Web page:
In the late spring of 1942, the U.S.S. Yorktown aircraft carrier limped into the shipyard at Pearl Harbor, severely damaged from the Battle of the Coral Sea. The initial assessment found it would take 90 days to repair. But, a massive Japanese fleet with four aircraft carriers was steaming toward Midway Island, and without the Yorktown in the fray, America could only muster two carriers. So, workers desperately swarmed over the Yorktown, blacking out the electrical power to much of the rest of Oahu to free up enough juice to get the job done. They finished in only 36 hours and the Yorktown sailed off to glory in the battle that decided the War in the Pacific.
Colby Cosh writes in "Bureaucratic murder in space?" about the first launch of the Space Shuttle since NASA shamefully allowed the last one to perish without even trying to see if there was a problem, much less trying to fix it.
"These gentlemen hastily admitted that Discovery had suffered the very same problem--foam shedding from the interface between the orbiter and the main fuel tank--that had led to the deaths of the Columbia astronauts. As the press inquirers were quick to point out, two years and hundreds of millions of dollars had been invested in this specific problem, and the net benefit appears to have been zero or less....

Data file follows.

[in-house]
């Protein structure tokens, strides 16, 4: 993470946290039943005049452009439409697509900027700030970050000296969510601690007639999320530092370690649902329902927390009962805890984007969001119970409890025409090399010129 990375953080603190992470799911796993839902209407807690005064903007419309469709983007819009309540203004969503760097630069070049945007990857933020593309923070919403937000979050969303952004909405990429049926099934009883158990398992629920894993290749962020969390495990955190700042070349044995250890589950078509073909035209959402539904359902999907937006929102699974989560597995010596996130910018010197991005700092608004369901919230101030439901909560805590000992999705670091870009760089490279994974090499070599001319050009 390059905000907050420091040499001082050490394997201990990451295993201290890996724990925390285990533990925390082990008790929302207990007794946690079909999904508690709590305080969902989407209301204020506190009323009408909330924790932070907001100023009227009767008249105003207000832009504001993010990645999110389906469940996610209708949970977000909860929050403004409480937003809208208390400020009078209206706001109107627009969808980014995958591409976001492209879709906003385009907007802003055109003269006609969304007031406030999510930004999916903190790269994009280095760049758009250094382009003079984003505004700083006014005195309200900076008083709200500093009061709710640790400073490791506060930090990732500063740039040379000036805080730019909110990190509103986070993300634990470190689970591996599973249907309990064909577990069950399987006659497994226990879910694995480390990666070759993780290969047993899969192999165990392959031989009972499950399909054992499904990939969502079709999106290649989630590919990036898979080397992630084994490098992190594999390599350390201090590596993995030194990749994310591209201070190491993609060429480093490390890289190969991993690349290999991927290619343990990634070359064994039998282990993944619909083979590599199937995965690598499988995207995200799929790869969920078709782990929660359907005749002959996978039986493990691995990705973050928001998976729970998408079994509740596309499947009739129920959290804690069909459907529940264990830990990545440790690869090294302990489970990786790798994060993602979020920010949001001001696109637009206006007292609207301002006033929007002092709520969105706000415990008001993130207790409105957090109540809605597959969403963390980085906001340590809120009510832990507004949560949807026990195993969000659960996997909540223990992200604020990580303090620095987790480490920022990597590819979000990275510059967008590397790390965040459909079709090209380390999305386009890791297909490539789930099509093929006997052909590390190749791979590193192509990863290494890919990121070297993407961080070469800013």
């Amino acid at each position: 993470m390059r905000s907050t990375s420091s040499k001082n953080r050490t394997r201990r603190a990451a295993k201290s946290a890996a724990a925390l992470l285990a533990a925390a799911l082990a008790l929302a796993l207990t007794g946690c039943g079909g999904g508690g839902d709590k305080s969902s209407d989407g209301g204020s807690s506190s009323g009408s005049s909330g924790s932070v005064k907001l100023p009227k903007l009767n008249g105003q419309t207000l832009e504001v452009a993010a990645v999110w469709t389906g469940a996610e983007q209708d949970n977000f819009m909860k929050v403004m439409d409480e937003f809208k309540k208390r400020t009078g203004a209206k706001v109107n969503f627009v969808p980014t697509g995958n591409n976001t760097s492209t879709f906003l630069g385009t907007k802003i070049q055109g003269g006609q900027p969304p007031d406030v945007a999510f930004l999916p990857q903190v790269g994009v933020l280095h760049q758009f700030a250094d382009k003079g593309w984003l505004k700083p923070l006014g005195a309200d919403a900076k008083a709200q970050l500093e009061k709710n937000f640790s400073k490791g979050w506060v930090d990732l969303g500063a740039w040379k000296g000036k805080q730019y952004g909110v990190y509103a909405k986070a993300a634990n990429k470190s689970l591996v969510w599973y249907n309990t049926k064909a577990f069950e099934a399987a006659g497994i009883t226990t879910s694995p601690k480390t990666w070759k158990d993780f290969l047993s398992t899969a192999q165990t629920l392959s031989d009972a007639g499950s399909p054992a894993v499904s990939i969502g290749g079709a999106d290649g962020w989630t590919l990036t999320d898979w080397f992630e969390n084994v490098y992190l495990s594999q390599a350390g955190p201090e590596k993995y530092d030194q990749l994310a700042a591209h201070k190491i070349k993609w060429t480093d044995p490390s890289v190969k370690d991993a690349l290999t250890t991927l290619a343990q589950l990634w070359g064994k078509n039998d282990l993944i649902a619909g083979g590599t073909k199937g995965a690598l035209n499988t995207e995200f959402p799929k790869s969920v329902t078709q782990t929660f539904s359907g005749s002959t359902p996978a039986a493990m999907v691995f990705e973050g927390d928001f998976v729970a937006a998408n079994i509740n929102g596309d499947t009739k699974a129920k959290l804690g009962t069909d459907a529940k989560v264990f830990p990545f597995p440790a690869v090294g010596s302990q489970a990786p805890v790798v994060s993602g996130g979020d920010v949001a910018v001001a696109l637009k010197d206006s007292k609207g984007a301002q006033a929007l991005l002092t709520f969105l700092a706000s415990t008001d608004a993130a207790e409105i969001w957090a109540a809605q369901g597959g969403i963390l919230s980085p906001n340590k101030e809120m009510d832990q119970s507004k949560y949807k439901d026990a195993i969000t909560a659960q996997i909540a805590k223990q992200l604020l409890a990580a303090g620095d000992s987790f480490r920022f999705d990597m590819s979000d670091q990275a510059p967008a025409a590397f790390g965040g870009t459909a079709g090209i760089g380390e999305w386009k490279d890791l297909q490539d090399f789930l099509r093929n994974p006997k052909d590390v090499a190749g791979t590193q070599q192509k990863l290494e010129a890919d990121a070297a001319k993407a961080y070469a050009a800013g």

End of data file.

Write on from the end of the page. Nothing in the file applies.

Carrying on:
"Thus is confirmed one of the wisest of human maxims: "If there's no solution, there's no problem." Discovery, apparently uninjured by the debris, is now locked in a high-altitude embrace with the International Space Station; when it comes home--if it comes home--it and the remainder of the fleet will have to be grounded for a more radical re-work of the fuel-tank design.
"It's a shocking disaster. And what made it more shocking were the continual protestations from Michael Griffin and Bill Parsons that Discovery's current mission was a "test flight" in which major anomalies were anticipated. Was this phrase used freely when the crew of STS-114--who, for the moment, seem to have dodged a large cream-coloured bullet made out of synthetic insulation--was being recruited? The original test flights of the space shuttle were conducted with crews as small as two members. Question for NASA: why are there five men and two women aboard a spacecraft whose engineering properties were apparently being "tested" for fundamental survivability? [More]
Lots of liberals who favored the Iraq Attaq later said they didn't realize how incompetent the US government would be in carrying it out. Yet, incompetence seems to be the defining note of most projects attempted by the government these days. I'm not sure why, but one problem is the tendency for any non-competitive institution to become less effective over time due to all those Parkinsonian processes at work whenever the attention is not concentrated by, say, having the Japanese fleet headed your way. The second is that rejection of reality -- made up of marketing spin, postmodernism, and old-fashioned American boosterism -- that is so characteristic of our country nowadays, especially of the Bush Administration. Third, a multicultural country tends to devote more effort to the politics of distributing pork than of putting the very best people on the job.